To Be Innocent

"Look, listen, you have to believe me! You have to listen to me!" Iris struggled against the two guards, refusing to admit to herself she was no match for them.

"I didn't kill anyone," Iris said, trying to stay calm. "I didn't kill anyone," she whispered. The guards refused to even look at her.

They dragged Iris forward. The ceremony would have gone faster if Iris just walked with them. It would have gone faster if Iris just accepted the fact that she had killed someone.

Iris hadn't killed anyone.

Unfortunately, no one believed her. To put it simply, she had been in the worst possible place at the worst possible time. Now she was sentenced to a fate that was said to be worse than death.

"I didn't kill anyone!" Iris shouted now, hoping to surprise the guards. They don't even as much as flinch.

Her face growing red from struggling, Iris screamed in frustration, "Why don't you listen to me? You never – listen – to me!" She yanked away so abruptly her elbow almost popped out of its socket. But the guard didn't let go of her forearm.

Then the guard to the right of Iris spoke.

"There is no point in struggling. Your time for fighting is over."

Except no one listened to Iris when she had a chance of being innocent. Why would anyone believe a nasty red-haired fifteen-year-old?

Iris knew a person who would have believed her. He was dead now, though. He had the fate Iris was going to have. There was no one to save her.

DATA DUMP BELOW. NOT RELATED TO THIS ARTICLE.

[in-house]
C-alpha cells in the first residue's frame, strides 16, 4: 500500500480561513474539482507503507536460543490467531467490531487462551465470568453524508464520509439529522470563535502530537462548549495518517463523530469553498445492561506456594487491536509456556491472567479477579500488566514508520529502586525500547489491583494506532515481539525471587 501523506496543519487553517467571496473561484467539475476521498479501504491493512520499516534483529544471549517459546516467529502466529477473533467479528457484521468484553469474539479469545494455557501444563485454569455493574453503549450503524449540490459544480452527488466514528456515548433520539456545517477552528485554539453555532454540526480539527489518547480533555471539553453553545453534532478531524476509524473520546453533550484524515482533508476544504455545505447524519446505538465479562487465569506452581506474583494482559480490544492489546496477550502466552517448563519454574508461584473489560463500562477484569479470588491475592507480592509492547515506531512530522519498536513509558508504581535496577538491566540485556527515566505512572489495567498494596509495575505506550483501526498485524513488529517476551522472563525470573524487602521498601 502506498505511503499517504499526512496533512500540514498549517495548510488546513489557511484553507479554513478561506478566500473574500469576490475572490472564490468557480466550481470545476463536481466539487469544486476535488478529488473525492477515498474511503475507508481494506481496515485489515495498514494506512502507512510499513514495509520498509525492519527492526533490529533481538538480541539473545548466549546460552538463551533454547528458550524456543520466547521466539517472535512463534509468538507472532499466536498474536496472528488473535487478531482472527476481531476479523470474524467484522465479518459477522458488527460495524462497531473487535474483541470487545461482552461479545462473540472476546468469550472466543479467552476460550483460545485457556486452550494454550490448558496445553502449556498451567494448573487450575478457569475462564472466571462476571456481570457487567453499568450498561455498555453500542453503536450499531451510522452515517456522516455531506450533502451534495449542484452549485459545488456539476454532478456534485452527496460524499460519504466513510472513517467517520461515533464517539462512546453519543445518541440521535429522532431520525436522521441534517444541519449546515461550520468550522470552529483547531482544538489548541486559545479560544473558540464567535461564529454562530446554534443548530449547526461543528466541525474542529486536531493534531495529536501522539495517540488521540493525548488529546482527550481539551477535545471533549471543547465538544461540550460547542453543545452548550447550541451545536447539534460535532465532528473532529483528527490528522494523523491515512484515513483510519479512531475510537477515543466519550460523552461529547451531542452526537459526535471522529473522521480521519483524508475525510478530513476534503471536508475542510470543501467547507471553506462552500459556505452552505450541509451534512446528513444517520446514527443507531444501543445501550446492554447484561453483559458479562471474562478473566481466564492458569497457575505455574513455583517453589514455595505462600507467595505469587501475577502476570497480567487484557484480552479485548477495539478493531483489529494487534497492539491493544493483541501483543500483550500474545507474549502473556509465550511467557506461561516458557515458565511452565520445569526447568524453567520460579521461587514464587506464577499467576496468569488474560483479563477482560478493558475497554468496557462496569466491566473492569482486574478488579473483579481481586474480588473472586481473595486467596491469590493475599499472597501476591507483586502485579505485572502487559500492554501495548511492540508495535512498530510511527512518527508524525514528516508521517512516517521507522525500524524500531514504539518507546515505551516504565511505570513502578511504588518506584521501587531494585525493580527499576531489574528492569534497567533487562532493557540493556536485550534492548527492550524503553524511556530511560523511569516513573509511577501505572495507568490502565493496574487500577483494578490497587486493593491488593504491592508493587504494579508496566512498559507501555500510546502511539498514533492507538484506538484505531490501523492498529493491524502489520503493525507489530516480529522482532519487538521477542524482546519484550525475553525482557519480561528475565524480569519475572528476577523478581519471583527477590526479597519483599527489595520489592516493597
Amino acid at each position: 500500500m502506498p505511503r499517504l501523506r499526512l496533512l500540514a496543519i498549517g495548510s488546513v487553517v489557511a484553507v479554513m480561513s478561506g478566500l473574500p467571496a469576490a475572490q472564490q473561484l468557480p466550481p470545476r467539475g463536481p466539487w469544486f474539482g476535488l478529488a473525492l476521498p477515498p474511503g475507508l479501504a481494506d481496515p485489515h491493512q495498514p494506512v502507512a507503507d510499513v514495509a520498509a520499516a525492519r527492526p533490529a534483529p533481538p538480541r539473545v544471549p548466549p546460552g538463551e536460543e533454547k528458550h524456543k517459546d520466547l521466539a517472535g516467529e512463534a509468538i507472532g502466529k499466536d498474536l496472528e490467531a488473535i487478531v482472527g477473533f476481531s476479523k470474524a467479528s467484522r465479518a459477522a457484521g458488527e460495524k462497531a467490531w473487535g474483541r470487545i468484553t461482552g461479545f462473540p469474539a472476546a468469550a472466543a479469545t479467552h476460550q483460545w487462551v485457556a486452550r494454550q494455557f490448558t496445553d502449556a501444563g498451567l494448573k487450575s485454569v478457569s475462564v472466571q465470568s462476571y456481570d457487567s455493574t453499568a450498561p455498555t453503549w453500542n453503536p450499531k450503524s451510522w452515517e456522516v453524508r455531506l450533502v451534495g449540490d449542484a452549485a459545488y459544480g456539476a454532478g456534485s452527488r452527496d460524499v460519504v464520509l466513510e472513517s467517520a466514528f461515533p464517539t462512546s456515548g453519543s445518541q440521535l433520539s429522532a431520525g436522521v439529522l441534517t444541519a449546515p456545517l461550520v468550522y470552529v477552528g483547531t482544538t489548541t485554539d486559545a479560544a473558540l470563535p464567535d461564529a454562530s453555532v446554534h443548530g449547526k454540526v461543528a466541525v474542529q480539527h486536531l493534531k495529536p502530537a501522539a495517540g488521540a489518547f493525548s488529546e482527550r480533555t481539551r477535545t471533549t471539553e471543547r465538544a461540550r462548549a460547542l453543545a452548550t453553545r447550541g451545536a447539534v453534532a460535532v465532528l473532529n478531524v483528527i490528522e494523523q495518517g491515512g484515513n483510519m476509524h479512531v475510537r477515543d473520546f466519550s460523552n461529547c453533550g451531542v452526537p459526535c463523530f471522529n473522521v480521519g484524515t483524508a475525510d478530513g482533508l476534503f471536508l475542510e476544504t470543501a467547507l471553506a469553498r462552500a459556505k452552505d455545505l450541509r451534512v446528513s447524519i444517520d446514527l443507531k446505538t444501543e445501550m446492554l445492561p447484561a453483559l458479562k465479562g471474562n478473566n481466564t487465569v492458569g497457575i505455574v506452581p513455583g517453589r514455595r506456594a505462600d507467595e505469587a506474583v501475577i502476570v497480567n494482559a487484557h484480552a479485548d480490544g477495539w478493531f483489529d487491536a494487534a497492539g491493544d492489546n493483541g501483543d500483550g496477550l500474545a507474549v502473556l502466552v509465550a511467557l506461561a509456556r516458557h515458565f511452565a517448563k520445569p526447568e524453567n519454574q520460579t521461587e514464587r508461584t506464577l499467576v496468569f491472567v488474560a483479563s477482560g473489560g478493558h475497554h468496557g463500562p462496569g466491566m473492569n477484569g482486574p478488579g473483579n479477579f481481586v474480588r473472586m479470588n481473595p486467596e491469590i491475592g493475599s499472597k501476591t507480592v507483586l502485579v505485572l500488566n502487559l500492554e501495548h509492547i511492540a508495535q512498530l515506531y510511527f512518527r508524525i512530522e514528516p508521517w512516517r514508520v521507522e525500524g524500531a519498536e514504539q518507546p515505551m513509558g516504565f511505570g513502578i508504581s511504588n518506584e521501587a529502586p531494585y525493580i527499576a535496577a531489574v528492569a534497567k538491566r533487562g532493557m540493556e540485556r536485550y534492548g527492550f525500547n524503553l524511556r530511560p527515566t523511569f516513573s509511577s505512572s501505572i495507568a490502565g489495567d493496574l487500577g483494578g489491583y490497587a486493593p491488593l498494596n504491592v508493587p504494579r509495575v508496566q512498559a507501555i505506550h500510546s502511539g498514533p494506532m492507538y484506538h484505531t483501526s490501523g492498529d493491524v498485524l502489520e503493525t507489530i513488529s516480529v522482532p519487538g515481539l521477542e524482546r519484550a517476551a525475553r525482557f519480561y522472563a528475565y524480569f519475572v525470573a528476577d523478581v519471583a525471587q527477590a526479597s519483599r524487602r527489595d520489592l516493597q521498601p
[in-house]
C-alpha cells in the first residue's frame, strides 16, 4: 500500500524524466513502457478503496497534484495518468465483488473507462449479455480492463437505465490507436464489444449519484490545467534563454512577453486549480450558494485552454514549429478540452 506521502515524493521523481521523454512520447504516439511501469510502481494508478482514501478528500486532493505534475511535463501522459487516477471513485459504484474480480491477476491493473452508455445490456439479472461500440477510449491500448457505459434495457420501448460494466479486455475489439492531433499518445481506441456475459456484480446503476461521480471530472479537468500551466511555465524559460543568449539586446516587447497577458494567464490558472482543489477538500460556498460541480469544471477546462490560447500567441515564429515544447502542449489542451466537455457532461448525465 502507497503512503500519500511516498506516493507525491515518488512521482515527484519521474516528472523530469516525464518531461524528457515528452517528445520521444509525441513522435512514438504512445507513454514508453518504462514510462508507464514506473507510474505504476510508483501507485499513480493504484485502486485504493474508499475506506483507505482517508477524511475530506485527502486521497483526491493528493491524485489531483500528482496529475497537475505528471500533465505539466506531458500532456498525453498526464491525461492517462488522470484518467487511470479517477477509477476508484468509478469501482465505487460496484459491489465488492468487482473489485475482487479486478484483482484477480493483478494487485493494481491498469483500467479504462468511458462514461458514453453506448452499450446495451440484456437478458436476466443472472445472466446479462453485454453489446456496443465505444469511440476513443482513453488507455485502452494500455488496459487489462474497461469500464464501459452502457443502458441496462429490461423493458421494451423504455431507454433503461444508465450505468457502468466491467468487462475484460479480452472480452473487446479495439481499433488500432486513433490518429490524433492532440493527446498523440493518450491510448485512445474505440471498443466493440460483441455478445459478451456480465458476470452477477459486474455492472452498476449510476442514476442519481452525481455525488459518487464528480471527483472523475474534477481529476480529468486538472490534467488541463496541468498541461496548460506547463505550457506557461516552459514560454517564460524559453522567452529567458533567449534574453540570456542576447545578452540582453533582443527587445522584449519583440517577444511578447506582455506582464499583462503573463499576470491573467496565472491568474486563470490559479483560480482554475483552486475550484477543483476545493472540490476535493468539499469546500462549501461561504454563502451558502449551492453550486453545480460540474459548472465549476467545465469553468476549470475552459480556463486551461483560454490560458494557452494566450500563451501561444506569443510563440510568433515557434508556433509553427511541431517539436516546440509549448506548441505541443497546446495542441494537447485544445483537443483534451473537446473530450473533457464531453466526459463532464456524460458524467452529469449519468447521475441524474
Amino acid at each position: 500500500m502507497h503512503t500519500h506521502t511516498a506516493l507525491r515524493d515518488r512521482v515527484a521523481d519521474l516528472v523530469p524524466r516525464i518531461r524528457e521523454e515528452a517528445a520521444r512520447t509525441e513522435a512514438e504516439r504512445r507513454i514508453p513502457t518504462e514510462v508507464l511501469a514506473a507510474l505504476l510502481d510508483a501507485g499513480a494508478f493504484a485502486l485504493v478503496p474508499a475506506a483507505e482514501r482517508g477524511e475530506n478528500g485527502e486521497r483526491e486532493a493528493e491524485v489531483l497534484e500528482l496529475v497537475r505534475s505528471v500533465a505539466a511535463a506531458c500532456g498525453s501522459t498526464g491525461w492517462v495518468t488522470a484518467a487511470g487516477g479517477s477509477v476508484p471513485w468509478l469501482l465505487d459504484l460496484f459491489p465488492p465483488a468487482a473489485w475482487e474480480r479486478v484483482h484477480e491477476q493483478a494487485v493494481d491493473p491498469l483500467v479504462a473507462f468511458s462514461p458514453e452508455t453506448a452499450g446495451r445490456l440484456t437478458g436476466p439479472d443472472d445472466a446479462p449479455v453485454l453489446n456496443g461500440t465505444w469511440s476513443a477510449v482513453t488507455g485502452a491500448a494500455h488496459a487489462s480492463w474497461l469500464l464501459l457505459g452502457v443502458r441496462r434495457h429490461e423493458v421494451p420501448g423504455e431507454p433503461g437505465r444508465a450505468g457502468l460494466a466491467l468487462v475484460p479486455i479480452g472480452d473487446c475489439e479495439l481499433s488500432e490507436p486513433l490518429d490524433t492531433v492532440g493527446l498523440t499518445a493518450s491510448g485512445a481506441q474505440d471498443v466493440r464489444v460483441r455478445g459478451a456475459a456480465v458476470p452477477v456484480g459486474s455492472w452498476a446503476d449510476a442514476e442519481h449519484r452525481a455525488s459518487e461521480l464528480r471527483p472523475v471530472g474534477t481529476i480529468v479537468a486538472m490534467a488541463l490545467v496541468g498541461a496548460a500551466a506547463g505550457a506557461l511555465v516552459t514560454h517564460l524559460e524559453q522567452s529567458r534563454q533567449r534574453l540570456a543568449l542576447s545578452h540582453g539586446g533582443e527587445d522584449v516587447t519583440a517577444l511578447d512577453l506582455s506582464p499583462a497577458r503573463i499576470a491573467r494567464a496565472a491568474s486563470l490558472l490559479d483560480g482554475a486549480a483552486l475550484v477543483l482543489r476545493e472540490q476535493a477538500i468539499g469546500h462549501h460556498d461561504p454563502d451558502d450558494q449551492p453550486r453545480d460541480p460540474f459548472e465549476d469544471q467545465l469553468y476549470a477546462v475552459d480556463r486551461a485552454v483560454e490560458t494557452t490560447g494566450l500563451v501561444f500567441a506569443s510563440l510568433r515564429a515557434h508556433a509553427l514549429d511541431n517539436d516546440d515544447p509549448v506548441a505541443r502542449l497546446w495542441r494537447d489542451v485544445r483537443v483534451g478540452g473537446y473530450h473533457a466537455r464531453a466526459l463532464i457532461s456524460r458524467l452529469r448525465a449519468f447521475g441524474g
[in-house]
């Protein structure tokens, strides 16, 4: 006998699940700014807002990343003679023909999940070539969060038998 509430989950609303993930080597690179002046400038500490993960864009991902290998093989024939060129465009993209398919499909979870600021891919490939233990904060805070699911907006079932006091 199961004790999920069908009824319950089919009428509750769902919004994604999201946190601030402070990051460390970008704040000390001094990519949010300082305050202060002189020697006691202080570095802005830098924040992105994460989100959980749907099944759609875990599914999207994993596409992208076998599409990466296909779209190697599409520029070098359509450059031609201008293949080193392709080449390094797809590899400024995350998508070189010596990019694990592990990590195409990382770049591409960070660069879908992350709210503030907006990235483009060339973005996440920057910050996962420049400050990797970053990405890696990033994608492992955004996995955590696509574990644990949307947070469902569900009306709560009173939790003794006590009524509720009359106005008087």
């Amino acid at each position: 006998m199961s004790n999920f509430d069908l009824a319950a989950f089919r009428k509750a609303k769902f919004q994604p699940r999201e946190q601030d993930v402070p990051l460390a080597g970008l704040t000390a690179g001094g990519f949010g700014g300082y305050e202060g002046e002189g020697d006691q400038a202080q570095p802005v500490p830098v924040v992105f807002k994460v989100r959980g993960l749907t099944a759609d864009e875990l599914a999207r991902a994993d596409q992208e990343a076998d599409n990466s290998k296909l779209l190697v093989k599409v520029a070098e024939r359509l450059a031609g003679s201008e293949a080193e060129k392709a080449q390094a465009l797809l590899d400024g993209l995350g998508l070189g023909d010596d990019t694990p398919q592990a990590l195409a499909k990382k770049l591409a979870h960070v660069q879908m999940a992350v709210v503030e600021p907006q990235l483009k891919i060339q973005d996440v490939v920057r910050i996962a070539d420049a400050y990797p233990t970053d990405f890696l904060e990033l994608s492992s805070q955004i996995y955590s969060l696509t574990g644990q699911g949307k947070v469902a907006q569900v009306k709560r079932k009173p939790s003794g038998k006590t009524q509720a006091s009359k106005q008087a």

Iris came back to reality and realized there were tears streaming down her face. And she was walking. She was cooperating with the guards. They were almost to the pit.

Then everything came crashing down on Iris.

I'm going to die. And there's nothing I can do.

She thought of all the things she never gave thanks for. All the things she meant to fix and never got around to it. Family relationships. Friend relationships.

She thought of how her parents had always loved her, had always cared for her the moment they adopted her. And she just pushed them away, thinking they'd never understand her.

She thought of how the teachers at school were so kind to her, how they tried to be patient with her. And she just pushed them away, thinking they'd never understand her.

She thought of how her friend, Oliver, thought he could understand her. How he refused to give up trying to understand her. How he eventually really did understand her.

Right before he was taken away.

"Wait," Iris said sharply. She didn't wait for the guards to acknowledge her. "What happens when I get to the last pole?" The two guards and Iris were at the edge of the pit now. Long pillars of rock rose up from the dark pit, close enough together that you could walk from one to another. But they stopped after about thirty poles.

"That's confidential information," the guard to Iris's left said.

"I think I have the right to know. I'm going to find out anyway."

"We are not allowed to give this information to you." Then the guard added, "And you wouldn't believe me if I told you."

"So what are you waiting for? Aren't you going to somehow make me walk to the end of the pole things?"

Iris barely heard the guard reply, "We don't have to." She was half walking, half hopping across the poles – quickly.

Half of Iris's brain was shouting, "What are you doing? What happened to not cooperating?" The other half insisted, "You must get to the end. Now!"